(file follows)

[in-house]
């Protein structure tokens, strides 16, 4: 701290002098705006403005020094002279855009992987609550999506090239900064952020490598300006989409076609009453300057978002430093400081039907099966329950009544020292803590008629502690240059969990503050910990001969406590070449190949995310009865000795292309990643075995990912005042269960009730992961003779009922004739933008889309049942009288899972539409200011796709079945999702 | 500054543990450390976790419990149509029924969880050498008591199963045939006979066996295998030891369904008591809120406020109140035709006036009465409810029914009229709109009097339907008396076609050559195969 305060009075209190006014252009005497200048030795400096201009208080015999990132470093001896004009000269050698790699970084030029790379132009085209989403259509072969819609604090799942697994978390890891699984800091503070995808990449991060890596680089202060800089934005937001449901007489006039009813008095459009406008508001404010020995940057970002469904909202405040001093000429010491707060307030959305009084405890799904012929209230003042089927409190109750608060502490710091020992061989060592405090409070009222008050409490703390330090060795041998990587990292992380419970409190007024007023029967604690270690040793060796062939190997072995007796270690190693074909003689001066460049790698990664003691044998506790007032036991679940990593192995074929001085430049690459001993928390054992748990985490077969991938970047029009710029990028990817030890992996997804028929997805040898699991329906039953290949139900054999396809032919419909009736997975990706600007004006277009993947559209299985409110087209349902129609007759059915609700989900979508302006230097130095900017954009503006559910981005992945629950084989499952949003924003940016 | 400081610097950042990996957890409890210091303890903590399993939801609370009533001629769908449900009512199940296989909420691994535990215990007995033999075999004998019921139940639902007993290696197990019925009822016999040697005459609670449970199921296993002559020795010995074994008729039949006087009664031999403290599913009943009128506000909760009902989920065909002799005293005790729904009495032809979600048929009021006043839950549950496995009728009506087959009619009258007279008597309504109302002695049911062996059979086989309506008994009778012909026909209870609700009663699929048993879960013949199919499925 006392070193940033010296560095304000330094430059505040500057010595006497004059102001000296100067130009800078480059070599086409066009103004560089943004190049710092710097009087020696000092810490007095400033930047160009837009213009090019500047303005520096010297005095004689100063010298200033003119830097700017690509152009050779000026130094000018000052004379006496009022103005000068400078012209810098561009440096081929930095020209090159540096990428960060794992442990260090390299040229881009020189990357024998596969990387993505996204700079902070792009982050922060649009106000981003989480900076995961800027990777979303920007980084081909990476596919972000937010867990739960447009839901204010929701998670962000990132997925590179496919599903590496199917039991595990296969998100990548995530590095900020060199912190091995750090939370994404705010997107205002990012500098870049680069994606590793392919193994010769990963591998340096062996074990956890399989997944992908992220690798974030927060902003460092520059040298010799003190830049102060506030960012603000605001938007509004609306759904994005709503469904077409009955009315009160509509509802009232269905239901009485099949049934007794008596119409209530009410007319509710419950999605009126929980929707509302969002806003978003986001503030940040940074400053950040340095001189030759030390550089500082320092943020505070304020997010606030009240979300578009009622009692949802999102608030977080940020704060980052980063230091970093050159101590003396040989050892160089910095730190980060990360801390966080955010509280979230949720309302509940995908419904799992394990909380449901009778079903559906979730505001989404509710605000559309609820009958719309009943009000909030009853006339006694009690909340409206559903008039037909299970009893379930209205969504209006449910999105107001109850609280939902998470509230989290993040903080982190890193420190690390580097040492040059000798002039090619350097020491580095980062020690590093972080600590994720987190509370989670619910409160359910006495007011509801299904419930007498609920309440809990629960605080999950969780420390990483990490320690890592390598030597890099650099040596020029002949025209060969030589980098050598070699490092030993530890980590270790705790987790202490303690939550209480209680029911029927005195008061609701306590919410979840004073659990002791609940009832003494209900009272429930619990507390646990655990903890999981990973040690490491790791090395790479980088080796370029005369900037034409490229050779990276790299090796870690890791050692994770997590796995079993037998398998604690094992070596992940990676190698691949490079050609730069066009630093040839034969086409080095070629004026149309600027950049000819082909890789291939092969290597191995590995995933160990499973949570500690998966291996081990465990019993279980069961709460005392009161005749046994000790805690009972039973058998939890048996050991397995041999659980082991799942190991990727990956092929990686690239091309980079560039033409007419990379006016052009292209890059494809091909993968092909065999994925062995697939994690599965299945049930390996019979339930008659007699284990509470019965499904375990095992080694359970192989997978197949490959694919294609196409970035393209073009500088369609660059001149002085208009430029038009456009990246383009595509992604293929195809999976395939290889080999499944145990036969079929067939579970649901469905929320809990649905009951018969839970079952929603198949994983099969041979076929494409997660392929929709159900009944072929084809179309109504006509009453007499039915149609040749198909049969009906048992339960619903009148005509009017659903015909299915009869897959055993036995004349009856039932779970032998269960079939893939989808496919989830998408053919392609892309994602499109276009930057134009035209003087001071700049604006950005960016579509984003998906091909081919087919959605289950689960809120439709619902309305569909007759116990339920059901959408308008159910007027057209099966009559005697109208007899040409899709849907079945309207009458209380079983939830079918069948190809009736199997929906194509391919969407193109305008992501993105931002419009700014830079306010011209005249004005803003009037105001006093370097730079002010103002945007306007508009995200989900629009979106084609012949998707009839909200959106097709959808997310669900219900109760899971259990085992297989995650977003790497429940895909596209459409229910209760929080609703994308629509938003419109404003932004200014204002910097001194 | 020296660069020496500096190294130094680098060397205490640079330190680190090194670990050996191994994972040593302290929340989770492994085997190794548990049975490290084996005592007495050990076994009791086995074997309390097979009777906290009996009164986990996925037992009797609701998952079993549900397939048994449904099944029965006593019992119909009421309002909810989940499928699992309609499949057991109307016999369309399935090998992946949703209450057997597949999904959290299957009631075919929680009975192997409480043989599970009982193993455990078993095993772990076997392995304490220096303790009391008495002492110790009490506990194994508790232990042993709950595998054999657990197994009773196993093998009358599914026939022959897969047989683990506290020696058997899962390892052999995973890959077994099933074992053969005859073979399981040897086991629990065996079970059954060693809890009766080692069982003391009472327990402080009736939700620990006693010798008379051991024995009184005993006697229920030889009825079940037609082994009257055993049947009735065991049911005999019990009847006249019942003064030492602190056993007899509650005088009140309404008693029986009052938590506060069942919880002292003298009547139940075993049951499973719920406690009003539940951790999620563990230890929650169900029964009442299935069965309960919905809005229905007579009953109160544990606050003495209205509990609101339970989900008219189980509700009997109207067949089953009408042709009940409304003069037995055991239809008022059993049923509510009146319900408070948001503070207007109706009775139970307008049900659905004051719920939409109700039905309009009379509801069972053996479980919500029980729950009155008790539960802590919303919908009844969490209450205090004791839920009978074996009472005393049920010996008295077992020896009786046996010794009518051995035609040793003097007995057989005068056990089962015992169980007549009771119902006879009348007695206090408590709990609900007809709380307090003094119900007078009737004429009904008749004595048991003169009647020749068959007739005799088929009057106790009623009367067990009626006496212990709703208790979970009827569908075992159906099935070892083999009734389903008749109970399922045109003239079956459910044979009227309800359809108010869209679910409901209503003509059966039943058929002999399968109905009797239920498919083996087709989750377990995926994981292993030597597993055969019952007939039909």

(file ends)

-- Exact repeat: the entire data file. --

[in-house]
């Protein structure tokens, strides 16, 4: 701290002098705006403005020094002279855009992987609550999506090239900064952020490598300006989409076609009453300057978002430093400081039907099966329950009544020292803590008629502690240059969990503050910990001969406590070449190949995310009865000795292309990643075995990912005042269960009730992961003779009922004739933008889309049942009288899972539409200011796709079945999702 | 500054543990450390976790419990149509029924969880050498008591199963045939006979066996295998030891369904008591809120406020109140035709006036009465409810029914009229709109009097339907008396076609050559195969 305060009075209190006014252009005497200048030795400096201009208080015999990132470093001896004009000269050698790699970084030029790379132009085209989403259509072969819609604090799942697994978390890891699984800091503070995808990449991060890596680089202060800089934005937001449901007489006039009813008095459009406008508001404010020995940057970002469904909202405040001093000429010491707060307030959305009084405890799904012929209230003042089927409190109750608060502490710091020992061989060592405090409070009222008050409490703390330090060795041998990587990292992380419970409190007024007023029967604690270690040793060796062939190997072995007796270690190693074909003689001066460049790698990664003691044998506790007032036991679940990593192995074929001085430049690459001993928390054992748990985490077969991938970047029009710029990028990817030890992996997804028929997805040898699991329906039953290949139900054999396809032919419909009736997975990706600007004006277009993947559209299985409110087209349902129609007759059915609700989900979508302006230097130095900017954009503006559910981005992945629950084989499952949003924003940016 | 400081610097950042990996957890409890210091303890903590399993939801609370009533001629769908449900009512199940296989909420691994535990215990007995033999075999004998019921139940639902007993290696197990019925009822016999040697005459609670449970199921296993002559020795010995074994008729039949006087009664031999403290599913009943009128506000909760009902989920065909002799005293005790729904009495032809979600048929009021006043839950549950496995009728009506087959009619009258007279008597309504109302002695049911062996059979086989309506008994009778012909026909209870609700009663699929048993879960013949199919499925 006392070193940033010296560095304000330094430059505040500057010595006497004059102001000296100067130009800078480059070599086409066009103004560089943004190049710092710097009087020696000092810490007095400033930047160009837009213009090019500047303005520096010297005095004689100063010298200033003119830097700017690509152009050779000026130094000018000052004379006496009022103005000068400078012209810098561009440096081929930095020209090159540096990428960060794992442990260090390299040229881009020189990357024998596969990387993505996204700079902070792009982050922060649009106000981003989480900076995961800027990777979303920007980084081909990476596919972000937010867990739960447009839901204010929701998670962000990132997925590179496919599903590496199917039991595990296969998100990548995530590095900020060199912190091995750090939370994404705010997107205002990012500098870049680069994606590793392919193994010769990963591998340096062996074990956890399989997944992908992220690798974030927060902003460092520059040298010799003190830049102060506030960012603000605001938007509004609306759904994005709503469904077409009955009315009160509509509802009232269905239901009485099949049934007794008596119409209530009410007319509710419950999605009126929980929707509302969002806003978003986001503030940040940074400053950040340095001189030759030390550089500082320092943020505070304020997010606030009240979300578009009622009692949802999102608030977080940020704060980052980063230091970093050159101590003396040989050892160089910095730190980060990360801390966080955010509280979230949720309302509940995908419904799992394990909380449901009778079903559906979730505001989404509710605000559309609820009958719309009943009000909030009853006339006694009690909340409206559903008039037909299970009893379930209205969504209006449910999105107001109850609280939902998470509230989290993040903080982190890193420190690390580097040492040059000798002039090619350097020491580095980062020690590093972080600590994720987190509370989670619910409160359910006495007011509801299904419930007498609920309440809990629960605080999950969780420390990483990490320690890592390598030597890099650099040596020029002949025209060969030589980098050598070699490092030993530890980590270790705790987790202490303690939550209480209680029911029927005195008061609701306590919410979840004073659990002791609940009832003494209900009272429930619990507390646990655990903890999981990973040690490491790791090395790479980088080796370029005369900037034409490229050779990276790299090796870690890791050692994770997590796995079993037998398998604690094992070596992940990676190698691949490079050609730069066009630093040839034969086409080095070629004026149309600027950049000819082909890789291939092969290597191995590995995933160990499973949570500690998966291996081990465990019993279980069961709460005392009161005749046994000790805690009972039973058998939890048996050991397995041999659980082991799942190991990727990956092929990686690239091309980079560039033409007419990379006016052009292209890059494809091909993968092909065999994925062995697939994690599965299945049930390996019979339930008659007699284990509470019965499904375990095992080694359970192989997978197949490959694919294609196409970035393209073009500088369609660059001149002085208009430029038009456009990246383009595509992604293929195809999976395939290889080999499944145990036969079929067939579970649901469905929320809990649905009951018969839970079952929603198949994983099969041979076929494409997660392929929709159900009944072929084809179309109504006509009453007499039915149609040749198909049969009906048992339960619903009148005509009017659903015909299915009869897959055993036995004349009856039932779970032998269960079939893939989808496919989830998408053919392609892309994602499109276009930057134009035209003087001071700049604006950005960016579509984003998906091909081919087919959605289950689960809120439709619902309305569909007759116990339920059901959408308008159910007027057209099966009559005697109208007899040409899709849907079945309207009458209380079983939830079918069948190809009736199997929906194509391919969407193109305008992501993105931002419009700014830079306010011209005249004005803003009037105001006093370097730079002010103002945007306007508009995200989900629009979106084609012949998707009839909200959106097709959808997310669900219900109760899971259990085992297989995650977003790497429940895909596209459409229910209760929080609703994308629509938003419109404003932004200014204002910097001194 | 020296660069020496500096190294130094680098060397205490640079330190680190090194670990050996191994994972040593302290929340989770492994085997190794548990049975490290084996005592007495050990076994009791086995074997309390097979009777906290009996009164986990996925037992009797609701998952079993549900397939048994449904099944029965006593019992119909009421309002909810989940499928699992309609499949057991109307016999369309399935090998992946949703209450057997597949999904959290299957009631075919929680009975192997409480043989599970009982193993455990078993095993772990076997392995304490220096303790009391008495002492110790009490506990194994508790232990042993709950595998054999657990197994009773196993093998009358599914026939022959897969047989683990506290020696058997899962390892052999995973890959077994099933074992053969005859073979399981040897086991629990065996079970059954060693809890009766080692069982003391009472327990402080009736939700620990006693010798008379051991024995009184005993006697229920030889009825079940037609082994009257055993049947009735065991049911005999019990009847006249019942003064030492602190056993007899509650005088009140309404008693029986009052938590506060069942919880002292003298009547139940075993049951499973719920406690009003539940951790999620563990230890929650169900029964009442299935069965309960919905809005229905007579009953109160544990606050003495209205509990609101339970989900008219189980509700009997109207067949089953009408042709009940409304003069037995055991239809008022059993049923509510009146319900408070948001503070207007109706009775139970307008049900659905004051719920939409109700039905309009009379509801069972053996479980919500029980729950009155008790539960802590919303919908009844969490209450205090004791839920009978074996009472005393049920010996008295077992020896009786046996010794009518051995035609040793003097007995057989005068056990089962015992169980007549009771119902006879009348007695206090408590709990609900007809709380307090003094119900007078009737004429009904008749004595048991003169009647020749068959007739005799088929009057106790009623009367067990009626006496212990709703208790979970009827569908075992159906099935070892083999009734389903008749109970399922045109003239079956459910044979009227309800359809108010869209679910409901209503003509059966039943058929002999399968109905009797239920498919083996087709989750377990995926994981292993030597597993055969019952007939039909």